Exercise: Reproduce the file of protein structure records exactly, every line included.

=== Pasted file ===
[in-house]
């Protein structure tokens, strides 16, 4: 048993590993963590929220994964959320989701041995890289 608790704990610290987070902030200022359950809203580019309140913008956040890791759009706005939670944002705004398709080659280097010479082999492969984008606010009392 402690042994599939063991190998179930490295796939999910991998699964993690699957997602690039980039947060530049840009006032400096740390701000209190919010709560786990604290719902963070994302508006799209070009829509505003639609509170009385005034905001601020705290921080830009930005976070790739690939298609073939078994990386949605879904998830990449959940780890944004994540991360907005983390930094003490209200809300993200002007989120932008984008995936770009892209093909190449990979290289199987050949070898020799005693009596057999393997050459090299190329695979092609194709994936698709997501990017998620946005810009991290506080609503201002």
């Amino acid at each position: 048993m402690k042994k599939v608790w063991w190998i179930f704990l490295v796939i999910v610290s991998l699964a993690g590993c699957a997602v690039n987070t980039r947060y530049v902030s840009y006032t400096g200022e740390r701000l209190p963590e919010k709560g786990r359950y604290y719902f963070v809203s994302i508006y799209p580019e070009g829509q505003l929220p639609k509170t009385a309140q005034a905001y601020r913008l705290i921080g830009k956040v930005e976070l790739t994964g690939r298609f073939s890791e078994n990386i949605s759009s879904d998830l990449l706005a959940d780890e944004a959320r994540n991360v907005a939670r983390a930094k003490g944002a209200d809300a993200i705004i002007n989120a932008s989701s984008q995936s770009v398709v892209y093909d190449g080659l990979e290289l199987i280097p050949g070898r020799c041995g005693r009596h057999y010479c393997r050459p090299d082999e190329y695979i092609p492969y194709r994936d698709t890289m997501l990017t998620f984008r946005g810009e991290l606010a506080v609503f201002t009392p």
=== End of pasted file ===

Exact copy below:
[in-house]
């Protein structure tokens, strides 16, 4: 048993590993963590929220994964959320989701041995890289 608790704990610290987070902030200022359950809203580019309140913008956040890791759009706005939670944002705004398709080659280097010479082999492969984008606010009392 402690042994599939063991190998179930490295796939999910991998699964993690699957997602690039980039947060530049840009006032400096740390701000209190919010709560786990604290719902963070994302508006799209070009829509505003639609509170009385005034905001601020705290921080830009930005976070790739690939298609073939078994990386949605879904998830990449959940780890944004994540991360907005983390930094003490209200809300993200002007989120932008984008995936770009892209093909190449990979290289199987050949070898020799005693009596057999393997050459090299190329695979092609194709994936698709997501990017998620946005810009991290506080609503201002």
């Amino acid at each position: 048993m402690k042994k599939v608790w063991w190998i179930f704990l490295v796939i999910v610290s991998l699964a993690g590993c699957a997602v690039n987070t980039r947060y530049v902030s840009y006032t400096g200022e740390r701000l209190p963590e919010k709560g786990r359950y604290y719902f963070v809203s994302i508006y799209p580019e070009g829509q505003l929220p639609k509170t009385a309140q005034a905001y601020r913008l705290i921080g830009k956040v930005e976070l790739t994964g690939r298609f073939s890791e078994n990386i949605s759009s879904d998830l990449l706005a959940d780890e944004a959320r994540n991360v907005a939670r983390a930094k003490g944002a209200d809300a993200i705004i002007n989120a932008s989701s984008q995936s770009v398709v892209y093909d190449g080659l990979e290289l199987i280097p050949g070898r020799c041995g005693r009596h057999y010479c393997r050459p090299d082999e190329y695979i092609p492969y194709r994936d698709t890289m997501l990017t998620f984008r946005g810009e991290l606010a506080v609503f201002t009392p």